Normally, the tax-rate increase would have expanded the cover rate automatically, but Congress asserted that it questioned whether the cover-over was proper since none of the 50 states received the same type of rebate.

Contemporary Influences on Cover-Over Rates

Stacey Plaskett (D-VI) (Photo by Tom Williams-Pool/Getty Images)

Congresswoman Stacey Plaskett, the U.S. representative for the Virgin Islands, stated that “through various ‘tax extender’ pieces of legislation, those in Washington fighting for the interests of the Virgin Islands and Puerto Rico have been able to temporarily increase the cap to first $12.50 and then to $13.25 for short periods of time (usually one, two or three-year periods).”

In reaction to the aftermath of Hurricanes Irma and Marie, the Bipartisan Budget Act of 2018 was passed which enacted a 5-year increase of the cover amounting to $13.25. This most recent increase expired in December of 2021. In a statement, Plaskett said, “the [Bipartisan Budget Act] gave the Virgin Islands and Puerto Rico the unprecedented funding to rebuild the territories.”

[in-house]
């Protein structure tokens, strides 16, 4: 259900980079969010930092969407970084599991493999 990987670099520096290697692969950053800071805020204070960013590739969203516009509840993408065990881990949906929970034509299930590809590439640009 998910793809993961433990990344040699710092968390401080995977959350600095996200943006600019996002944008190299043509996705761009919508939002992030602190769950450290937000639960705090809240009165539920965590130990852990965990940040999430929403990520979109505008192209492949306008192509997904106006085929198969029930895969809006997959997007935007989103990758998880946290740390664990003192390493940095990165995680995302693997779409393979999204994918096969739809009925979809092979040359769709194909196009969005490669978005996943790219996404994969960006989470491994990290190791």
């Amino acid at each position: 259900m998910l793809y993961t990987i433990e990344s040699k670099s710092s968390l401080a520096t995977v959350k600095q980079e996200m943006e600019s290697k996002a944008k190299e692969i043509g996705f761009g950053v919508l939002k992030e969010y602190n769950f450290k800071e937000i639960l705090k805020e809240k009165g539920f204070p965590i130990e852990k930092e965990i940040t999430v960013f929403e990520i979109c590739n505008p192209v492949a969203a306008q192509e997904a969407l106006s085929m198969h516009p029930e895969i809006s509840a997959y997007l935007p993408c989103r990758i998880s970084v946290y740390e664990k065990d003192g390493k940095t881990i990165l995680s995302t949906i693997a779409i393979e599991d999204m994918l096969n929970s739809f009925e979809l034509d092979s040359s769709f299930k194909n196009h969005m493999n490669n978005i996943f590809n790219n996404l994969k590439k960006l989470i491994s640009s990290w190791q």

In March of 2021, prior to the expiration of the Bipartisan Budget Act cover increase, Congresswoman Plaskett and Puerto Rico Resident Commissioner Jenniffer González Colón attempted to gain traction for legislation that would remove the requirements for the federal rum tax refund program to be reapproved by Congress every two years. 

González Colón remarked, “The rum cover-over has been an invaluable tool for spurring economic development and creating well-paid jobs both in Puerto Rico and in the U.S. Virgin Islands.”

The Rum Wars

The issue of rum cover-over has been further complicated by the so-called Rum Wars. For a long time, the majority of cover-over went to public services. However, in 2008, Diageo brokered a deal to move the production of Captain Morgan from Puerto Rico to St. Croix of the USVI. As part of the deal, the USVI would subsidize Diageo by providing 47.5 percent of cover over revenues along with tax breaks and other incentives for 30 years, totaling $2.7 billion which included a $165 million distillery.